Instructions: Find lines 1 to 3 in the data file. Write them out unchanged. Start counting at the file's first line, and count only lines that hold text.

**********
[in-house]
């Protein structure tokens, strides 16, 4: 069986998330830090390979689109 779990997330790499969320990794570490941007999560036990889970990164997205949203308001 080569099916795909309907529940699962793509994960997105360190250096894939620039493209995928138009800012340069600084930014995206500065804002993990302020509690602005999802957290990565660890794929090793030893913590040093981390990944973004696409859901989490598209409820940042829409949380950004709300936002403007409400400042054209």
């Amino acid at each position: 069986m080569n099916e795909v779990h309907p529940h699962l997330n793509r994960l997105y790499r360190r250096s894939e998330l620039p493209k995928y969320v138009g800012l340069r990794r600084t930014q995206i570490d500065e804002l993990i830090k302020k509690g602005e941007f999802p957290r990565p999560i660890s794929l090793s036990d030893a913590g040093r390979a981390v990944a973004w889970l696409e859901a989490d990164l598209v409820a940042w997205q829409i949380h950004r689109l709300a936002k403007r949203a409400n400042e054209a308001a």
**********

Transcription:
[in-house]
């Protein structure tokens, strides 16, 4: 069986998330830090390979689109 779990997330790499969320990794570490941007999560036990889970990164997205949203308001 080569099916795909309907529940699962793509994960997105360190250096894939620039493209995928138009800012340069600084930014995206500065804002993990302020509690602005999802957290990565660890794929090793030893913590040093981390990944973004696409859901989490598209409820940042829409949380950004709300936002403007409400400042054209």
């Amino acid at each position: 069986m080569n099916e795909v779990h309907p529940h699962l997330n793509r994960l997105y790499r360190r250096s894939e998330l620039p493209k995928y969320v138009g800012l340069r990794r600084t930014q995206i570490d500065e804002l993990i830090k302020k509690g602005e941007f999802p957290r990565p999560i660890s794929l090793s036990d030893a913590g040093r390979a981390v990944a973004w889970l696409e859901a989490d990164l598209v409820a940042w997205q829409i949380h950004r689109l709300a936002k403007r949203a409400n400042e054209a308001a």